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With effect from 1 July 2018, a new withholding regime for GST will require purchasers to withhold an amount from the purchase price for ‘new residential premises’ and for ‘potential residential land’ where the supply of those types of land is a taxable supply made by the vendor. This is the first instance, outside the reverse-charge rules under the A New Tax System (Goods and Services Tax) Act 1999 (the GST Act), where the recipient of a taxable supply has an obligation to remit the GST payable on a taxable supply to the Australian Taxation Office.
The new regime was legislated by Schedule 5 of Treasury Laws Amendment (2018 Measures No. 1) Act 2018 (the TLAA). This amends Schedule 1 of the Taxation Administration Act 1953 (Cth) by inserting new sections 14-250 and 14-255 and subject to the transitional rules as set out below.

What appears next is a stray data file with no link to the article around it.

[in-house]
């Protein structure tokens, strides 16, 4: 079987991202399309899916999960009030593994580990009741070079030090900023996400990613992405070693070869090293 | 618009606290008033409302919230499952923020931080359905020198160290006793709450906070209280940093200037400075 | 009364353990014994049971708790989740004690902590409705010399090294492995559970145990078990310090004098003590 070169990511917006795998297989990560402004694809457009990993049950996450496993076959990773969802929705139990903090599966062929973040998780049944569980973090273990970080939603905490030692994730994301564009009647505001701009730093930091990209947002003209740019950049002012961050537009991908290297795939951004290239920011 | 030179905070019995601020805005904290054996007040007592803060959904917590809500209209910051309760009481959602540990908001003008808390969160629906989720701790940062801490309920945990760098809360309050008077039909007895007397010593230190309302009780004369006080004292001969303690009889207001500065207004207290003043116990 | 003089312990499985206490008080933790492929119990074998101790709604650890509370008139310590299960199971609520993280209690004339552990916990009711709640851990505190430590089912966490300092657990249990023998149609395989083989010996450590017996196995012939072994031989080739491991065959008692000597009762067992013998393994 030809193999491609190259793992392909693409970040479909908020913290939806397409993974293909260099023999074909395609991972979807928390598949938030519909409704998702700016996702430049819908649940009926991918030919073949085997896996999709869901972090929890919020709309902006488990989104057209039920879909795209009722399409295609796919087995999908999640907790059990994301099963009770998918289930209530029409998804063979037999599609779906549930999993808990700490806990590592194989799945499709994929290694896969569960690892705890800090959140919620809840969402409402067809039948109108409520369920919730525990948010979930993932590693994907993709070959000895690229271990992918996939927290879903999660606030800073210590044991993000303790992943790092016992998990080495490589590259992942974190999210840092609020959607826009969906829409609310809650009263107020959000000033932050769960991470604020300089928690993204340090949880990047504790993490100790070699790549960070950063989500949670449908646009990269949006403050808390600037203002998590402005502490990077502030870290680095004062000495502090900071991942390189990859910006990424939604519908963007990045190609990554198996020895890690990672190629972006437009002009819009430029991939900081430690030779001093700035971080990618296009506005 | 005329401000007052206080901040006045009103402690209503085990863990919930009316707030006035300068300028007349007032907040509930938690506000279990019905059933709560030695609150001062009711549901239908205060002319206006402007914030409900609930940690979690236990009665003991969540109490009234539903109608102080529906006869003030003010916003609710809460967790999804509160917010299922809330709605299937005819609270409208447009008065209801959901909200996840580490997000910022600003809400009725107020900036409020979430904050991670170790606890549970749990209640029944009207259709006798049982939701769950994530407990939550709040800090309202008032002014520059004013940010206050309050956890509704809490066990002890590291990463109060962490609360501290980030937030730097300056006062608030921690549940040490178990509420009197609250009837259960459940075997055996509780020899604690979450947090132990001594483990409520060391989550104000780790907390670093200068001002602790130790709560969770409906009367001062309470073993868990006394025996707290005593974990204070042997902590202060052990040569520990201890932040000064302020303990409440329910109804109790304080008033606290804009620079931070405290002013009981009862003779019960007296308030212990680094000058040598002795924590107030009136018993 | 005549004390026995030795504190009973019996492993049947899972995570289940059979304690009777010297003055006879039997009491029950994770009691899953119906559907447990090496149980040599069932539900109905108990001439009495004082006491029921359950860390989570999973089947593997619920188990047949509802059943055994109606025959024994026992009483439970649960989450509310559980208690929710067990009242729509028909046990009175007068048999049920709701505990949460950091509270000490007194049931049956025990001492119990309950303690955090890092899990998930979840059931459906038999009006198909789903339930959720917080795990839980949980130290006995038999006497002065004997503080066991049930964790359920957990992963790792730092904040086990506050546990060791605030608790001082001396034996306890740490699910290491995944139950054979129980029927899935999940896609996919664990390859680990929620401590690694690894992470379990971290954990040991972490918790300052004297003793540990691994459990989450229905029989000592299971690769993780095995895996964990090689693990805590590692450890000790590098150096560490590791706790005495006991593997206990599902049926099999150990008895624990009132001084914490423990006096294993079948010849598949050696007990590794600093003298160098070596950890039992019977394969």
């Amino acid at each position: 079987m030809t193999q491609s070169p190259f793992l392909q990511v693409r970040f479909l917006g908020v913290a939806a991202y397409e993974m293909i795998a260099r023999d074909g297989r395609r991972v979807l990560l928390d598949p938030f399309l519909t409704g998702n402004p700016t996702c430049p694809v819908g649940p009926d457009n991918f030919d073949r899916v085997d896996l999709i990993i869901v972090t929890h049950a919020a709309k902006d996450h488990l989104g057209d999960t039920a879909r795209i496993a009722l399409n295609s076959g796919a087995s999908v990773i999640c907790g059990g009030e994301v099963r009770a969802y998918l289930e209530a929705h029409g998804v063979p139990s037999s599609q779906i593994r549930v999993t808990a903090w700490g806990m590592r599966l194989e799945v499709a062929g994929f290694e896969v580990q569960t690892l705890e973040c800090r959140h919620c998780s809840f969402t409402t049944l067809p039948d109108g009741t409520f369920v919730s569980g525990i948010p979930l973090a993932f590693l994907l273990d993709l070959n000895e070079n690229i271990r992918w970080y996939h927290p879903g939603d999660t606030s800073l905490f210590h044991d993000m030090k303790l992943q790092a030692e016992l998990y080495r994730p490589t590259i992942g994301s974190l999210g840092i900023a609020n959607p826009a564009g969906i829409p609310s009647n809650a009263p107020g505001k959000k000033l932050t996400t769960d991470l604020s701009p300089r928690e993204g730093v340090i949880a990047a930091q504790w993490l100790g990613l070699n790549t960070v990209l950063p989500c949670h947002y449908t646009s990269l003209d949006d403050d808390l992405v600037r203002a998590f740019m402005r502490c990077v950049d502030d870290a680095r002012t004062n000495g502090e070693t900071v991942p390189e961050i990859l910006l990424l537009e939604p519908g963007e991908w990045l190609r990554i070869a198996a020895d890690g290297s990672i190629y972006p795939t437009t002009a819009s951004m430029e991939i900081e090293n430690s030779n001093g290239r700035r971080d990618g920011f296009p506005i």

This, in addition to the CGT withholding regime for non-residents, has introduced additional challenges for tax advisors and conveyances alike when advising and acting for purchasers and vendors in real property transactions covered by the regime.
The article below examines the key features of the new regime and how this will affect the drafting of the contract of sale.
This week the Prime Minister announced that State and Territory governments would be working on model rules designed to support tenants experiencing hardship due to COVID-19.
The Commonwealth, State and Territory governments have introduced a range of stimulus measures to assist businesses and workers during this challenging time.
Australia’s insolvency laws have been amended, yet again.